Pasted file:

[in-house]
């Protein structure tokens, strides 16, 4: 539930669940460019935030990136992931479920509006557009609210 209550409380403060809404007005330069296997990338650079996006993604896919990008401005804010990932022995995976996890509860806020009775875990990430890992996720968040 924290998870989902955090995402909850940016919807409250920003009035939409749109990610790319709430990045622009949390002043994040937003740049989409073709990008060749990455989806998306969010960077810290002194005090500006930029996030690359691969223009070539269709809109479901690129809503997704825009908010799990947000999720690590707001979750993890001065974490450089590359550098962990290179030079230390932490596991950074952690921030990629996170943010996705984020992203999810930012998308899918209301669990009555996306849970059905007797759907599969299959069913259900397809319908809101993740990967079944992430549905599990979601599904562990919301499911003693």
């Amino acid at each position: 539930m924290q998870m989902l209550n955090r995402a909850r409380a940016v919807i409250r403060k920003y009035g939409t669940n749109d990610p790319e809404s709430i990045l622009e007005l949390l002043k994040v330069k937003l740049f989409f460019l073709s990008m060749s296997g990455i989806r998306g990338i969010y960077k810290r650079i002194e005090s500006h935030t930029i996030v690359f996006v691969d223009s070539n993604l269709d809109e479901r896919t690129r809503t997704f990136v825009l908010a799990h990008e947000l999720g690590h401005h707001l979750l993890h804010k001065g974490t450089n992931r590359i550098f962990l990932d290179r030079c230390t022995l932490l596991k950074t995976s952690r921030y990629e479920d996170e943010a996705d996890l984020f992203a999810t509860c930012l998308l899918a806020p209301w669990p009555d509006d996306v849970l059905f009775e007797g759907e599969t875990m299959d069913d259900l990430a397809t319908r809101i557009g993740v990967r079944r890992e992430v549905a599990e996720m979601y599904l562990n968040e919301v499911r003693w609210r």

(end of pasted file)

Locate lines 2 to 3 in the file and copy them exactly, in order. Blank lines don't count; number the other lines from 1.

């Protein structure tokens, strides 16, 4: 539930669940460019935030990136992931479920509006557009609210 209550409380403060809404007005330069296997990338650079996006993604896919990008401005804010990932022995995976996890509860806020009775875990990430890992996720968040 924290998870989902955090995402909850940016919807409250920003009035939409749109990610790319709430990045622009949390002043994040937003740049989409073709990008060749990455989806998306969010960077810290002194005090500006930029996030690359691969223009070539269709809109479901690129809503997704825009908010799990947000999720690590707001979750993890001065974490450089590359550098962990290179030079230390932490596991950074952690921030990629996170943010996705984020992203999810930012998308899918209301669990009555996306849970059905007797759907599969299959069913259900397809319908809101993740990967079944992430549905599990979601599904562990919301499911003693």
């Amino acid at each position: 539930m924290q998870m989902l209550n955090r995402a909850r409380a940016v919807i409250r403060k920003y009035g939409t669940n749109d990610p790319e809404s709430i990045l622009e007005l949390l002043k994040v330069k937003l740049f989409f460019l073709s990008m060749s296997g990455i989806r998306g990338i969010y960077k810290r650079i002194e005090s500006h935030t930029i996030v690359f996006v691969d223009s070539n993604l269709d809109e479901r896919t690129r809503t997704f990136v825009l908010a799990h990008e947000l999720g690590h401005h707001l979750l993890h804010k001065g974490t450089n992931r590359i550098f962990l990932d290179r030079c230390t022995l932490l596991k950074t995976s952690r921030y990629e479920d996170e943010a996705d996890l984020f992203a999810t509860c930012l998308l899918a806020p209301w669990p009555d509006d996306v849970l059905f009775e007797g759907e599969t875990m299959d069913d259900l990430a397809t319908r809101i557009g993740v990967r079944r890992e992430v549905a599990e996720m979601y599904l562990n968040e919301v499911r003693w609210r």